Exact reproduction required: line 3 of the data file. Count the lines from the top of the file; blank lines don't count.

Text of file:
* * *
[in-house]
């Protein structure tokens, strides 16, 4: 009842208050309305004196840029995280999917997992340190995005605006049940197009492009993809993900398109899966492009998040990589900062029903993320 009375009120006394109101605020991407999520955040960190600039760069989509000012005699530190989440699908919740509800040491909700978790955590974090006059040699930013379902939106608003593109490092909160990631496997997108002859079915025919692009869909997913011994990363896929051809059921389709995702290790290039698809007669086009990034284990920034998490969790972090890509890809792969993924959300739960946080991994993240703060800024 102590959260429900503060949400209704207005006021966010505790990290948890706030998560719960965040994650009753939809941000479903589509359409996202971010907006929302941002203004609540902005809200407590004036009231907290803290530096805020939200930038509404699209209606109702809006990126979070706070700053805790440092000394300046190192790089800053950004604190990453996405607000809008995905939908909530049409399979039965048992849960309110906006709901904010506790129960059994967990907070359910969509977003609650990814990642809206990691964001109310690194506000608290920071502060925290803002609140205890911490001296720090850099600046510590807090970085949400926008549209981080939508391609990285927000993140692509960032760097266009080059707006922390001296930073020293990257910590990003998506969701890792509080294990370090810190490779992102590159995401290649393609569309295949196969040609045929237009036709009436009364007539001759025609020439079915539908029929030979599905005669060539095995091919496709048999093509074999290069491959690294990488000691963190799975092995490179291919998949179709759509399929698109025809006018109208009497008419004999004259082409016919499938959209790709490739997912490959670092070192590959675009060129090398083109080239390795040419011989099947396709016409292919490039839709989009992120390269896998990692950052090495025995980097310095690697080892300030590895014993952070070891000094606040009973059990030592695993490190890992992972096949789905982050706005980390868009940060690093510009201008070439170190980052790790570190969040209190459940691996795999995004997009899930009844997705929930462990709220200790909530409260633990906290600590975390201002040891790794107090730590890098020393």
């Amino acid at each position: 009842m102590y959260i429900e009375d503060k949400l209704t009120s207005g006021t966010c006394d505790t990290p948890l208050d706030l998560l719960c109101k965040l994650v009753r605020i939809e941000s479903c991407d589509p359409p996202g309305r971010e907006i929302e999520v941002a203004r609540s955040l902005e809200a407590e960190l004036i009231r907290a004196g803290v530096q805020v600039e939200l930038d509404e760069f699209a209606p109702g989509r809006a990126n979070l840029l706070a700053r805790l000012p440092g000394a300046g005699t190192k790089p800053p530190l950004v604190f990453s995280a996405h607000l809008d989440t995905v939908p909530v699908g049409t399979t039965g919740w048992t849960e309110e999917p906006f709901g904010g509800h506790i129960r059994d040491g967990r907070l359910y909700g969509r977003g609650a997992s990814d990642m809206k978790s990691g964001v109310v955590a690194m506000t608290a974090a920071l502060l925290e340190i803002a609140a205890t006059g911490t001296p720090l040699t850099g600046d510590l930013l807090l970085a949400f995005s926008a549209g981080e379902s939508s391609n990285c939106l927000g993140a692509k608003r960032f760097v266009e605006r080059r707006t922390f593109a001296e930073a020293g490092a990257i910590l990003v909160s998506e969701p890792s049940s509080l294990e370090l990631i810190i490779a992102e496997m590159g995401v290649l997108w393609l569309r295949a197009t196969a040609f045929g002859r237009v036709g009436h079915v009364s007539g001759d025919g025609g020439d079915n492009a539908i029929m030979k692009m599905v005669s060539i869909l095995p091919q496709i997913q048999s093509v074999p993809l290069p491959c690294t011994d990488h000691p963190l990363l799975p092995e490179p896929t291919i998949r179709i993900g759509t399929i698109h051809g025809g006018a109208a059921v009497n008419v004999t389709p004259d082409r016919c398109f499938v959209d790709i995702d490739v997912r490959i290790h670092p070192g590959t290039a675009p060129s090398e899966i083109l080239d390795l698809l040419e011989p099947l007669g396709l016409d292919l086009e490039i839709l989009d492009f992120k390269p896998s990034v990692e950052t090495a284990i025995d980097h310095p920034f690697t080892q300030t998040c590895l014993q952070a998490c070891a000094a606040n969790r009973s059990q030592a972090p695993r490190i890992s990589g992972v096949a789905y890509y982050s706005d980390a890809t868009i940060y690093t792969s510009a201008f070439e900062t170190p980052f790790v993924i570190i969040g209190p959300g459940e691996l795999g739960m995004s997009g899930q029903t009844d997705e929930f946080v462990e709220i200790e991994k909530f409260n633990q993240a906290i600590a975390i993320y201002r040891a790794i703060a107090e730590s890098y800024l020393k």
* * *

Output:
């Amino acid at each position: 009842m102590y959260i429900e009375d503060k949400l209704t009120s207005g006021t966010c006394d505790t990290p948890l208050d706030l998560l719960c109101k965040l994650v009753r605020i939809e941000s479903c991407d589509p359409p996202g309305r971010e907006i929302e999520v941002a203004r609540s955040l902005e809200a407590e960190l004036i009231r907290a004196g803290v530096q805020v600039e939200l930038d509404e760069f699209a209606p109702g989509r809006a990126n979070l840029l706070a700053r805790l000012p440092g000394a300046g005699t190192k790089p800053p530190l950004v604190f990453s995280a996405h607000l809008d989440t995905v939908p909530v699908g049409t399979t039965g919740w048992t849960e309110e999917p906006f709901g904010g509800h506790i129960r059994d040491g967990r907070l359910y909700g969509r977003g609650a997992s990814d990642m809206k978790s990691g964001v109310v955590a690194m506000t608290a974090a920071l502060l925290e340190i803002a609140a205890t006059g911490t001296p720090l040699t850099g600046d510590l930013l807090l970085a949400f995005s926008a549209g981080e379902s939508s391609n990285c939106l927000g993140a692509k608003r960032f760097v266009e605006r080059r707006t922390f593109a001296e930073a020293g490092a990257i910590l990003v909160s998506e969701p890792s049940s509080l294990e370090l990631i810190i490779a992102e496997m590159g995401v290649l997108w393609l569309r295949a197009t196969a040609f045929g002859r237009v036709g009436h079915v009364s007539g001759d025919g025609g020439d079915n492009a539908i029929m030979k692009m599905v005669s060539i869909l095995p091919q496709i997913q048999s093509v074999p993809l290069p491959c690294t011994d990488h000691p963190l990363l799975p092995e490179p896929t291919i998949r179709i993900g759509t399929i698109h051809g025809g006018a109208a059921v009497n008419v004999t389709p004259d082409r016919c398109f499938v959209d790709i995702d490739v997912r490959i290790h670092p070192g590959t290039a675009p060129s090398e899966i083109l080239d390795l698809l040419e011989p099947l007669g396709l016409d292919l086009e490039i839709l989009d492009f992120k390269p896998s990034v990692e950052t090495a284990i025995d980097h310095p920034f690697t080892q300030t998040c590895l014993q952070a998490c070891a000094a606040n969790r009973s059990q030592a972090p695993r490190i890992s990589g992972v096949a789905y890509y982050s706005d980390a890809t868009i940060y690093t792969s510009a201008f070439e900062t170190p980052f790790v993924i570190i969040g209190p959300g459940e691996l795999g739960m995004s997009g899930q029903t009844d997705e929930f946080v462990e709220i200790e991994k909530f409260n633990q993240a906290i600590a975390i993320y201002r040891a790794i703060a107090e730590s890098y800024l020393k």